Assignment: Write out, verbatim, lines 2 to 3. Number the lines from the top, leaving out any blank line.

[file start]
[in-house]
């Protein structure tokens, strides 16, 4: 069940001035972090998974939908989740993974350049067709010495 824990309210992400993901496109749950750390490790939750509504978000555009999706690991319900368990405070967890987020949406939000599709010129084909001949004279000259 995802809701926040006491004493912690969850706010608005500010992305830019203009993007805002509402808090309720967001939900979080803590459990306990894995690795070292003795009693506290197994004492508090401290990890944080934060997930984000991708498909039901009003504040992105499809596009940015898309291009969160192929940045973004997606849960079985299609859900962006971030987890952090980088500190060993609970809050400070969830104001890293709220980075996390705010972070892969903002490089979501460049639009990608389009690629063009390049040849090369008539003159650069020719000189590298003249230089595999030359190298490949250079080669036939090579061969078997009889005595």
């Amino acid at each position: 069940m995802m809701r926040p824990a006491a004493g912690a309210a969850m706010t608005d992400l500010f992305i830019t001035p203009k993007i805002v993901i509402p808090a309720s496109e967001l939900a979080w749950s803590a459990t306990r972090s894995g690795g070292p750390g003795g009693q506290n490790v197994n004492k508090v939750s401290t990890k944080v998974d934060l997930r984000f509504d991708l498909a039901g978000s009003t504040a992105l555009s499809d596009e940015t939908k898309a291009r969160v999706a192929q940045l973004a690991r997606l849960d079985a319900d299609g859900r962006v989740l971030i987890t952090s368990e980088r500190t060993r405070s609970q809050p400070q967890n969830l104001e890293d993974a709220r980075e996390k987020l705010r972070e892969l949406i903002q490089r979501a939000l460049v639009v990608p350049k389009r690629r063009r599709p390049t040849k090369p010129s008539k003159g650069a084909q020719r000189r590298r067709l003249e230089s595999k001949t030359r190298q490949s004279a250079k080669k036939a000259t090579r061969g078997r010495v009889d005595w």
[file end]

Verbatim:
């Protein structure tokens, strides 16, 4: 069940001035972090998974939908989740993974350049067709010495 824990309210992400993901496109749950750390490790939750509504978000555009999706690991319900368990405070967890987020949406939000599709010129084909001949004279000259 995802809701926040006491004493912690969850706010608005500010992305830019203009993007805002509402808090309720967001939900979080803590459990306990894995690795070292003795009693506290197994004492508090401290990890944080934060997930984000991708498909039901009003504040992105499809596009940015898309291009969160192929940045973004997606849960079985299609859900962006971030987890952090980088500190060993609970809050400070969830104001890293709220980075996390705010972070892969903002490089979501460049639009990608389009690629063009390049040849090369008539003159650069020719000189590298003249230089595999030359190298490949250079080669036939090579061969078997009889005595």
């Amino acid at each position: 069940m995802m809701r926040p824990a006491a004493g912690a309210a969850m706010t608005d992400l500010f992305i830019t001035p203009k993007i805002v993901i509402p808090a309720s496109e967001l939900a979080w749950s803590a459990t306990r972090s894995g690795g070292p750390g003795g009693q506290n490790v197994n004492k508090v939750s401290t990890k944080v998974d934060l997930r984000f509504d991708l498909a039901g978000s009003t504040a992105l555009s499809d596009e940015t939908k898309a291009r969160v999706a192929q940045l973004a690991r997606l849960d079985a319900d299609g859900r962006v989740l971030i987890t952090s368990e980088r500190t060993r405070s609970q809050p400070q967890n969830l104001e890293d993974a709220r980075e996390k987020l705010r972070e892969l949406i903002q490089r979501a939000l460049v639009v990608p350049k389009r690629r063009r599709p390049t040849k090369p010129s008539k003159g650069a084909q020719r000189r590298r067709l003249e230089s595999k001949t030359r190298q490949s004279a250079k080669k036939a000259t090579r061969g078997r010495v009889d005595w």